2. Numbers or letters that enumerate divisions of thought. Note that an opening and closing curve should appear around such a number or letter, not just a single curve.
    Example: The reasons for his retirement are (1) advanced age, (2) failing health, and (3) a desire to travel.

If any punctuation is required after the portion of the sentence that precedes the parenthetical matter, put it after the closing curve.
Example: He served the longest term of any president (15 years), becoming a familiar figure on campus.

If an entire sentence is enclosed in parentheses, the final punctuation should be inside the closing curve.
Example: (Additional information appears on page 10.)

If only the last words of the sentence are enclosed in parentheses, the period should be placed after the closing curve.
Example: He uses words improperly (for example, continuous and continual).

Use brackets:

  1. To enclose words inserted in a direct quote by someone other than the author
    Example: "We have to work together to make this [the voluntarism project] successful," he said.
  2. To enclose incidental material that itself is enclosed in a parenthetical passage
    Example: (He told us the reference [found on page 10 of the first edition] was incorrect.)
Quotation Marks

Use quotation marks:

  1. To indicate a direct quotation. A quotation running longer than a few lines may also be indicated by indention and a reduction in type size. If the quotation is treated in this way, quotation marks are omitted. When quotation marks are used to indicate direct quotation, double quotes are used for primary quotations and single quotes for quotations within quotations. In a quotation of more than one paragraph, use opening quotation marks at the beginning of each paragraph and closing marks only at the end of the last paragraph.
    Example: "He said, 'I can't understand why you feel that way,' she explained."
  2. To call attention to a new or unfamiliar word or phrase for which no definition is given. If the word is used frequently, omit the quotes after its first appearance.
    Example: The "new federalism" is a threat to colleges and universities across the country.
    Exception: No quotes are used when a coined word or phrase is introduced by so-called or known as, or when the syntax makes the coinage obvious.
    Example: The dean says his program is distinguished by a feature he calls elective opportunism.
  3. To direct attention to technical or other words used in an unusual context
    Example: He served drinks on the "quarter deck" at the back of the house.
  4. Around nicknames when used with the person's given name (Nicknames generally should not stand alone.)
    Example: C. "Red" Cramer was the University's historian.
  5. Around titles of short compositions, including short poems, articles in periodicals, chapters in books, songs, papers, lectures, and unpublished theses
  6. At the first use of a term when using words as words and when using letters as letters.
    Example: She doesn't know the meaning of the word "work."
    Exception: No quotation marks are used for academic letter grades.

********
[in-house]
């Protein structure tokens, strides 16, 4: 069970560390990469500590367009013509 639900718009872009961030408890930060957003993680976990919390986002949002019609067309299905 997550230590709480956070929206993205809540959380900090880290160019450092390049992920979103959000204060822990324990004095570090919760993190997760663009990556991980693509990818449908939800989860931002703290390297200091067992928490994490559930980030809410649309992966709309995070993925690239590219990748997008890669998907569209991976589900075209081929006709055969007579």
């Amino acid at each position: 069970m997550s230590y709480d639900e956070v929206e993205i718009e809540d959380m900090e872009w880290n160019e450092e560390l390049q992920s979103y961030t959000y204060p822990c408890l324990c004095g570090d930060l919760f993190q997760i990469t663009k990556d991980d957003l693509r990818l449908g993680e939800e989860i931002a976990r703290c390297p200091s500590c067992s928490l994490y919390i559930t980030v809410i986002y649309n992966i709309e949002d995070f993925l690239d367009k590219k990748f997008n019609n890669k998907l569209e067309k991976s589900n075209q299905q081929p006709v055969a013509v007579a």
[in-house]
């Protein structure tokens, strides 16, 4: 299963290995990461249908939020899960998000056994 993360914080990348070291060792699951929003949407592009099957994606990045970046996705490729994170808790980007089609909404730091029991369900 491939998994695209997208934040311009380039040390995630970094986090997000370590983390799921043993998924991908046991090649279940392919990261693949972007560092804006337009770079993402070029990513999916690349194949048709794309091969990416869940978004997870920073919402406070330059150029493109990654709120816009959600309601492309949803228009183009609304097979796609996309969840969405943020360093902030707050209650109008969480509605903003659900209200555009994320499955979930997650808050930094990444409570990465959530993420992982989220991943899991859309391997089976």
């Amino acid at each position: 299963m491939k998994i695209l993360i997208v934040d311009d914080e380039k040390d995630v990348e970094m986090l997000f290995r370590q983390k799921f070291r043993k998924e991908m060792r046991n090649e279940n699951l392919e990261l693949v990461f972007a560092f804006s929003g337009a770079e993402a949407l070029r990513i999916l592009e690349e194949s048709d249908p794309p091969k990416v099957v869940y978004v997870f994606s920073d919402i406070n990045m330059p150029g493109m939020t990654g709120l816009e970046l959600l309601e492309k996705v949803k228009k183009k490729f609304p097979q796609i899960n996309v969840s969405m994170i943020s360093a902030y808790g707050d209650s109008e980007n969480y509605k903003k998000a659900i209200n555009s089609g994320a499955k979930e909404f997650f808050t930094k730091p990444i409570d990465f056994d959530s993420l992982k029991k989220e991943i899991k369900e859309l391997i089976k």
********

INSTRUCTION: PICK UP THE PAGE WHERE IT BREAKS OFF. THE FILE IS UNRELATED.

Do not use quotation marks:

  1. Around foreign words. (Use italics.)
    Note: Don't assume an unfamiliar word is foreign. Check the dictionary.
  2. Around the names of ships. (Use italics.)
  3. With slang or original words of your own invention. Omit or translate the slang.
  4. In reference to articles, conferences, books, etc., when the title (full or abbreviated) is preceded by the word "on." Note that "on" is a vague choice indicating that the writer lacks full information.
    Example: He presented a paper on research methods in metallurgy.
    Example: He presented a paper criticizing research methods in metallurgy.
    Example: He presented a paper titled "Research Methods in Metallurgy."
  5. Around words introduced by "so-called" or "known as."
    Example: My so-called mentor forgot I needed her letter of recommendation today.
    Example: This practice, known as waffling, is used by indecisive people everywhere.
  6. When referring to letter grades given for academic course work.
    Examples: She received a grade of A. Acceptance into the program requires a B average.

Some guidelines for the positioning of quotation marks in relation to punctuation marks:

  • Periods and commas always go inside the quotation marks. Other punctuation (dashes, semicolons, colons, question marks, and exclamation points) go inside the quotation marks only when they apply to the quoted material.
    Example: Do you think you can find the answer to the question, "Why is the sky blue?"
    Example: Do you know why he said, "I don't care?"
  • Where quotations within quotations within quotations appear, double and single quotation marks alternate
    Example: "The question is, 'Does his position violate the "gentleman's 'post haste' agreement" so eloquently described by my colleague as "tommyrot?"'"

Following are a few points about quotations in stories such as news articles and student testimonials.

  • In a partial quote, do not put quotation marks around ordinary words that the speaker used.
    Example: Going to school at Western Reserve College was a wonderful experience, she recalled.
  • When attributing a quote that the speaker intended to be humorous, do not insult the reader by announcing that the quote is indeed a joke.
    Wrong: "Teachers are a little like actors. They have to have big egos to get up in front of a class every day," he quipped.
  • Do not strain to find words to replace said. Said is adequate.
    Wrong: "We are making some progress," he summed up.